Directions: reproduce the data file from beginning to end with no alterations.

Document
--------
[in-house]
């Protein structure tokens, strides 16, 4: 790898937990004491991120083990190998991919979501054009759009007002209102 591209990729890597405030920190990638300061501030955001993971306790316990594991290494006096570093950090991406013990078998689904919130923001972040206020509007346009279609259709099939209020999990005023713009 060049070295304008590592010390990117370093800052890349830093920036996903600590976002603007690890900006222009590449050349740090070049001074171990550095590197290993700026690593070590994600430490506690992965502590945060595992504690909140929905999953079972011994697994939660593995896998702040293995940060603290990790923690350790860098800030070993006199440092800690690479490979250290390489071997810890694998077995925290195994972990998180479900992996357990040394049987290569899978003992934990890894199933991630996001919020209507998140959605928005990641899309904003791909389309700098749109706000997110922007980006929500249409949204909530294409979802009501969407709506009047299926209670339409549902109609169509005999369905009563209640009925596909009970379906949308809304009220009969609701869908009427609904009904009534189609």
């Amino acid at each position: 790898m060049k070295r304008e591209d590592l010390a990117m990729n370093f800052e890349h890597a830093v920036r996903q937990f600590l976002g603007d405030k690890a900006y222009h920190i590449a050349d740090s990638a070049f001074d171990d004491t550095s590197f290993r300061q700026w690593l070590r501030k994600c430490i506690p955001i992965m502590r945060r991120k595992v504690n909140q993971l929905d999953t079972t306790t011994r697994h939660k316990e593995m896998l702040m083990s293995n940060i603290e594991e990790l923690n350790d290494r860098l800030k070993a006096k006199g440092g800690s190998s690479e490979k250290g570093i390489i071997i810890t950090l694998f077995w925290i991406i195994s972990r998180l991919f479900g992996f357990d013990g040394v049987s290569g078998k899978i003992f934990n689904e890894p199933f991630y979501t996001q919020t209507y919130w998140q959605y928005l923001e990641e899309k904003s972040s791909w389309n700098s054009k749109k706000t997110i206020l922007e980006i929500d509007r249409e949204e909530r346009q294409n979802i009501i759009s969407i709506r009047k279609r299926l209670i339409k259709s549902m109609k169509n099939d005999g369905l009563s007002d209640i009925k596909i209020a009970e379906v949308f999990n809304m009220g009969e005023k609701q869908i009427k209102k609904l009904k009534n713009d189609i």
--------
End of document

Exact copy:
[in-house]
């Protein structure tokens, strides 16, 4: 790898937990004491991120083990190998991919979501054009759009007002209102 591209990729890597405030920190990638300061501030955001993971306790316990594991290494006096570093950090991406013990078998689904919130923001972040206020509007346009279609259709099939209020999990005023713009 060049070295304008590592010390990117370093800052890349830093920036996903600590976002603007690890900006222009590449050349740090070049001074171990550095590197290993700026690593070590994600430490506690992965502590945060595992504690909140929905999953079972011994697994939660593995896998702040293995940060603290990790923690350790860098800030070993006199440092800690690479490979250290390489071997810890694998077995925290195994972990998180479900992996357990040394049987290569899978003992934990890894199933991630996001919020209507998140959605928005990641899309904003791909389309700098749109706000997110922007980006929500249409949204909530294409979802009501969407709506009047299926209670339409549902109609169509005999369905009563209640009925596909009970379906949308809304009220009969609701869908009427609904009904009534189609």
């Amino acid at each position: 790898m060049k070295r304008e591209d590592l010390a990117m990729n370093f800052e890349h890597a830093v920036r996903q937990f600590l976002g603007d405030k690890a900006y222009h920190i590449a050349d740090s990638a070049f001074d171990d004491t550095s590197f290993r300061q700026w690593l070590r501030k994600c430490i506690p955001i992965m502590r945060r991120k595992v504690n909140q993971l929905d999953t079972t306790t011994r697994h939660k316990e593995m896998l702040m083990s293995n940060i603290e594991e990790l923690n350790d290494r860098l800030k070993a006096k006199g440092g800690s190998s690479e490979k250290g570093i390489i071997i810890t950090l694998f077995w925290i991406i195994s972990r998180l991919f479900g992996f357990d013990g040394v049987s290569g078998k899978i003992f934990n689904e890894p199933f991630y979501t996001q919020t209507y919130w998140q959605y928005l923001e990641e899309k904003s972040s791909w389309n700098s054009k749109k706000t997110i206020l922007e980006i929500d509007r249409e949204e909530r346009q294409n979802i009501i759009s969407i709506r009047k279609r299926l209670i339409k259709s549902m109609k169509n099939d005999g369905l009563s007002d209640i009925k596909i209020a009970e379906v949308f999990n809304m009220g009969e005023k609701q869908i009427k209102k609904l009904k009534n713009d189609i």